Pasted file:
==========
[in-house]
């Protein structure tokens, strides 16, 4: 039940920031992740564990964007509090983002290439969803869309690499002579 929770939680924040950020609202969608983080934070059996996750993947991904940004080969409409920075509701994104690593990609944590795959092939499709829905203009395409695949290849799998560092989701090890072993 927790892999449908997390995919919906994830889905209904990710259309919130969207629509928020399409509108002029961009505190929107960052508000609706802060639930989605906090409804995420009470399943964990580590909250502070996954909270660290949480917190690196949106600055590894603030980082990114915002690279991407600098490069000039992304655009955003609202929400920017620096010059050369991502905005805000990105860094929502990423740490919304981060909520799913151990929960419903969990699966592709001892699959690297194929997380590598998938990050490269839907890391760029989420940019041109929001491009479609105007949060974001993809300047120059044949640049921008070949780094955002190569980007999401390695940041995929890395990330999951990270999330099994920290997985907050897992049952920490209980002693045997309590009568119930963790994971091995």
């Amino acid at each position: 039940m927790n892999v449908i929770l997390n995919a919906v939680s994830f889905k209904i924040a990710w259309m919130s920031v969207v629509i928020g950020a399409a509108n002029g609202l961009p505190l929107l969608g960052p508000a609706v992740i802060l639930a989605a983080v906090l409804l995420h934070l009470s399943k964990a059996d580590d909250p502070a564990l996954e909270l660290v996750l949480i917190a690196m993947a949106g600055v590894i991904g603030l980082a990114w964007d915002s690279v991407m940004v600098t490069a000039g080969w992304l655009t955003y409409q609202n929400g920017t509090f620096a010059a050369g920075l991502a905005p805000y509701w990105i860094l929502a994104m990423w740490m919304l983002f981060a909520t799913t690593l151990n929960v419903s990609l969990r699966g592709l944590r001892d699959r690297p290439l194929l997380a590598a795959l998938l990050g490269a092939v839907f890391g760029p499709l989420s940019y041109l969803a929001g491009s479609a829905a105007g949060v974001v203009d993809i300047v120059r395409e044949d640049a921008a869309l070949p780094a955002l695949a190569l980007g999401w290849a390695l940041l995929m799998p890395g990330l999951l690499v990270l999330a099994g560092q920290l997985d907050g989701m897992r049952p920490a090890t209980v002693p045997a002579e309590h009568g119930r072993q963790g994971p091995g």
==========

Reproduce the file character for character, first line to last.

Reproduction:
[in-house]
């Protein structure tokens, strides 16, 4: 039940920031992740564990964007509090983002290439969803869309690499002579 929770939680924040950020609202969608983080934070059996996750993947991904940004080969409409920075509701994104690593990609944590795959092939499709829905203009395409695949290849799998560092989701090890072993 927790892999449908997390995919919906994830889905209904990710259309919130969207629509928020399409509108002029961009505190929107960052508000609706802060639930989605906090409804995420009470399943964990580590909250502070996954909270660290949480917190690196949106600055590894603030980082990114915002690279991407600098490069000039992304655009955003609202929400920017620096010059050369991502905005805000990105860094929502990423740490919304981060909520799913151990929960419903969990699966592709001892699959690297194929997380590598998938990050490269839907890391760029989420940019041109929001491009479609105007949060974001993809300047120059044949640049921008070949780094955002190569980007999401390695940041995929890395990330999951990270999330099994920290997985907050897992049952920490209980002693045997309590009568119930963790994971091995």
């Amino acid at each position: 039940m927790n892999v449908i929770l997390n995919a919906v939680s994830f889905k209904i924040a990710w259309m919130s920031v969207v629509i928020g950020a399409a509108n002029g609202l961009p505190l929107l969608g960052p508000a609706v992740i802060l639930a989605a983080v906090l409804l995420h934070l009470s399943k964990a059996d580590d909250p502070a564990l996954e909270l660290v996750l949480i917190a690196m993947a949106g600055v590894i991904g603030l980082a990114w964007d915002s690279v991407m940004v600098t490069a000039g080969w992304l655009t955003y409409q609202n929400g920017t509090f620096a010059a050369g920075l991502a905005p805000y509701w990105i860094l929502a994104m990423w740490m919304l983002f981060a909520t799913t690593l151990n929960v419903s990609l969990r699966g592709l944590r001892d699959r690297p290439l194929l997380a590598a795959l998938l990050g490269a092939v839907f890391g760029p499709l989420s940019y041109l969803a929001g491009s479609a829905a105007g949060v974001v203009d993809i300047v120059r395409e044949d640049a921008a869309l070949p780094a955002l695949a190569l980007g999401w290849a390695l940041l995929m799998p890395g990330l999951l690499v990270l999330a099994g560092q920290l997985d907050g989701m897992r049952p920490a090890t209980v002693p045997a002579e309590h009568g119930r072993q963790g994971p091995g």